Successfully reported this slideshow.
We use your LinkedIn profile and activity data to personalize ads and to show you more relevant ads. You can change your ad preferences anytime.

How Classroom Teachers Approach Transgression in Media Production Classrooms


Published on

A paper presentation at the National Communication Association, November 10, 2016.

Published in: Education
  • Be the first to comment

  • Be the first to like this

How Classroom Teachers Approach Transgression in Media Production Classrooms

  1. 1. How Classroom Teachers Approach Transgression in Media Production Classrooms Renee Hobbs Professor, Department of Communication Studies Director, Media Education Lab Harrington School of Communication and Media University of Rhode Island USA Email: Twitter: @reneehobbs Web: #NCA16 @reneehobbs
  2. 2. Media literacy education alters power relations between students and teachers #NCA16 @reneehobbs
  3. 3. #NCA16 @reneehobbs Students are positioned as self-directed, independent learners who, with appropriate guidance and support from mentors, create media as a natural part of the learning process. (Haines and Campbell, 2016) Changing Role of the EDUCATOR
  4. 4. #NCA16 @reneehobbs HOMAGO in the INFORMAL LEARNING ENVIRONMENT Some in-depth studies of participatory culture do include “thick description” of transgressive incidents, but the overall focus is on the positive outcomes and involvements of the media work, as if the transgressions were exceptions or “hazards” that “go with territory” rather than a near inevitability borne of developmental and discursive power struggles.
  5. 5. #NCA16 @reneehobbs POWER DYNAMICS IN FORMAL EDUCATION ENVIRONMENTS Inversions of gender and power in student media production can be seen as particularly transgressive in the context of school culture. (Saxton, 2007)
  6. 6. #NCA16 @reneehobbs Buckingham, D & Sefton-Green, J. (1994). Cultural Studies Goes to School. London: Routledge.
  7. 7. #NCA16 @reneehobbs
  8. 8. Writing, art and media teachers experience transgression most intensely because they ask students to reveal their hearts and minds. (Duncum, 2009) #NCA16 @reneehobbs
  9. 9. Creating with digital video involves a process of messy engagement (Hobbs & Moore, 2013) #NCA16 @reneehobbs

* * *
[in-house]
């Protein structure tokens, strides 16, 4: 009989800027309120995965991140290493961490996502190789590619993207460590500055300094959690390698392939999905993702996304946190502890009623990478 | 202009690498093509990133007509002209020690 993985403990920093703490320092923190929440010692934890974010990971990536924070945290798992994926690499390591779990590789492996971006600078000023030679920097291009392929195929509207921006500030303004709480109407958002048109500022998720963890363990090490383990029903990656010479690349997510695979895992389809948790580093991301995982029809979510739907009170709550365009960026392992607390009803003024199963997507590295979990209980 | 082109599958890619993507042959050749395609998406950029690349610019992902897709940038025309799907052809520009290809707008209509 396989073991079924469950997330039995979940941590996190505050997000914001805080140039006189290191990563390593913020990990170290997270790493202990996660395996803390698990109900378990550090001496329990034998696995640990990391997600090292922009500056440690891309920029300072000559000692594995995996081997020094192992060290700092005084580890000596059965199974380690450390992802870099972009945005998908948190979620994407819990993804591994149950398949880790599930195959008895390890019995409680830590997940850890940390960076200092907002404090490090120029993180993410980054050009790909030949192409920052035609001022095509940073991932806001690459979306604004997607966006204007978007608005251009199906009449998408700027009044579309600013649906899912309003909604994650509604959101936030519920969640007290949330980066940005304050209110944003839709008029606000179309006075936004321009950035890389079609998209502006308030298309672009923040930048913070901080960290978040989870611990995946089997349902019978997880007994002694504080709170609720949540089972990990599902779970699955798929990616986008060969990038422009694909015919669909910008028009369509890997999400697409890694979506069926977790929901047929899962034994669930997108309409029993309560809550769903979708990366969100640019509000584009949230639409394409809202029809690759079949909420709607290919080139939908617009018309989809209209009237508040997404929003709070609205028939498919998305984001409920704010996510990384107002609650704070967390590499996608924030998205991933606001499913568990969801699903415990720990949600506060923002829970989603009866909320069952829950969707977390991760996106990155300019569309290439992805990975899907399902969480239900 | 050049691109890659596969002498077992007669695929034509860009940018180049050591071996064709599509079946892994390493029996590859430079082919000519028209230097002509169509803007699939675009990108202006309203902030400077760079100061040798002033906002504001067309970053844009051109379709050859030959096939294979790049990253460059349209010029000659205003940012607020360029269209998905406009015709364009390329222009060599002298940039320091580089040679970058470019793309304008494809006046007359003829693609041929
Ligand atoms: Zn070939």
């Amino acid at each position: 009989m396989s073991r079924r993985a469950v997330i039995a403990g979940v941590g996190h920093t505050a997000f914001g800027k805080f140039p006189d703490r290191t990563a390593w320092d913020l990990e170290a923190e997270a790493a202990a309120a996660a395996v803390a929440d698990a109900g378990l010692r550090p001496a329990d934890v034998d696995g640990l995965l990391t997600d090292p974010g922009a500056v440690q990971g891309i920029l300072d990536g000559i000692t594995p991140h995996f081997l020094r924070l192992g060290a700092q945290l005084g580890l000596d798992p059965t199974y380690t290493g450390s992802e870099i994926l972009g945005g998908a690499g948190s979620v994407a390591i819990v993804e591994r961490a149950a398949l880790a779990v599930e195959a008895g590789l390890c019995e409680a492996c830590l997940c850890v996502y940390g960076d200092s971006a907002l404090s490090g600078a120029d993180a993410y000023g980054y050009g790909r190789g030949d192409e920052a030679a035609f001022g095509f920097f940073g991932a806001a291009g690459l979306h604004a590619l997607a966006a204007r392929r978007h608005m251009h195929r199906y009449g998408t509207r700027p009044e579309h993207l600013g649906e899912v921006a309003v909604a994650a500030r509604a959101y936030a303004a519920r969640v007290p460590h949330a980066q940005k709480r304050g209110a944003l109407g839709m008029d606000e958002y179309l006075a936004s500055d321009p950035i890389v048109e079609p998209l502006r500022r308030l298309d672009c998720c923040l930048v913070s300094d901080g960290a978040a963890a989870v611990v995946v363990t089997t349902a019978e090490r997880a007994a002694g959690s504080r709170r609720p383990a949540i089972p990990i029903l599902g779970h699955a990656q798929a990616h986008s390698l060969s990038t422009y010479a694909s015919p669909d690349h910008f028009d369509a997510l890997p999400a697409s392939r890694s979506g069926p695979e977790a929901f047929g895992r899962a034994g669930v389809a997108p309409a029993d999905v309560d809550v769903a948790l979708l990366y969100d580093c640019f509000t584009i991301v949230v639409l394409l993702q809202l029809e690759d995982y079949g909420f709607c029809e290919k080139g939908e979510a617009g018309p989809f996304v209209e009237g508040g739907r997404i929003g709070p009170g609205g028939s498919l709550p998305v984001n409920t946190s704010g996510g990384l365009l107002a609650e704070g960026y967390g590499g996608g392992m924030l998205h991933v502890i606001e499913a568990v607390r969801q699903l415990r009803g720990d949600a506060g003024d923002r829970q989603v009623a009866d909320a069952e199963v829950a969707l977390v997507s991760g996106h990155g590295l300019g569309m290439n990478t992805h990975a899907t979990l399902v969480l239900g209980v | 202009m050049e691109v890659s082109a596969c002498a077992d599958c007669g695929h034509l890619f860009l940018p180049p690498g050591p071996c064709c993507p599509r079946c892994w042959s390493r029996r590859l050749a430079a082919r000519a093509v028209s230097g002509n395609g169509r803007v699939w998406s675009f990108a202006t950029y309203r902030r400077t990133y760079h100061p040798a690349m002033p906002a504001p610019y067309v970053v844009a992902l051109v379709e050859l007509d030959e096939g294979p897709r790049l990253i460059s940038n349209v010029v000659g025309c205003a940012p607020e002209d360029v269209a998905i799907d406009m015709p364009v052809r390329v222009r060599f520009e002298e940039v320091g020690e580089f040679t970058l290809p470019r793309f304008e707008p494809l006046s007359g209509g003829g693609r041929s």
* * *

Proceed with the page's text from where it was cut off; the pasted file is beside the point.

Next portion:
10. 10. What kinds of student transgression have high school video production teachers experienced? How do they interpret it? #NCA16 @reneehobbs Research Question
  11. 11. SAMPLE & METHODS • Susanne, experienced HS video production teacher at a racially- diverse working class public HS, Michigan • Bob, experienced HS video production teacher of upper- middle class suburban Caucasian students, Rhode Island • Louise, experienced HS video production teacher, largely Hispanic urban public charter HS, Rhode Island • James, 1st year HS teacher working in an urban alternative school with largely African- American students, Pennsylvania #NCA16 @reneehobbs E-interviews  How have you handled particular situations where students engaged in inappropriate behavior or produced inappropriate video content?  Can you describe a situation that you handled "well"?  Can you describe a situation that you handled "poorly"?  Give examples of inappropriate behavior or student-created media content  Explain why students engaged in this behavior or created this content
  12. 12. Types of Transgression #NCA16 @reneehobbs Content: aggressive humor, reference humor, bullying, cursing, nudity, depictions of sexual behavior, gang signs, violence, depictions of drug use, immoral values or behavior Format: explicit lyrics in songs, imitation of conspiracy videos and horror genres, blurring of fiction and non-fiction, copyright infringement Production Process: interpersonal conflicts, freedom of movement that creates lack of accountability, inappropriate social interaction with adults, recording in an area without permission, recording people without permission, interrupting or altering flow of school activities by recording Distribution: disruptive audience behavior while viewing video, displaying or airing inappropriate content, airing content not approved by teacher, making production or performance errors that are visible to the whole school community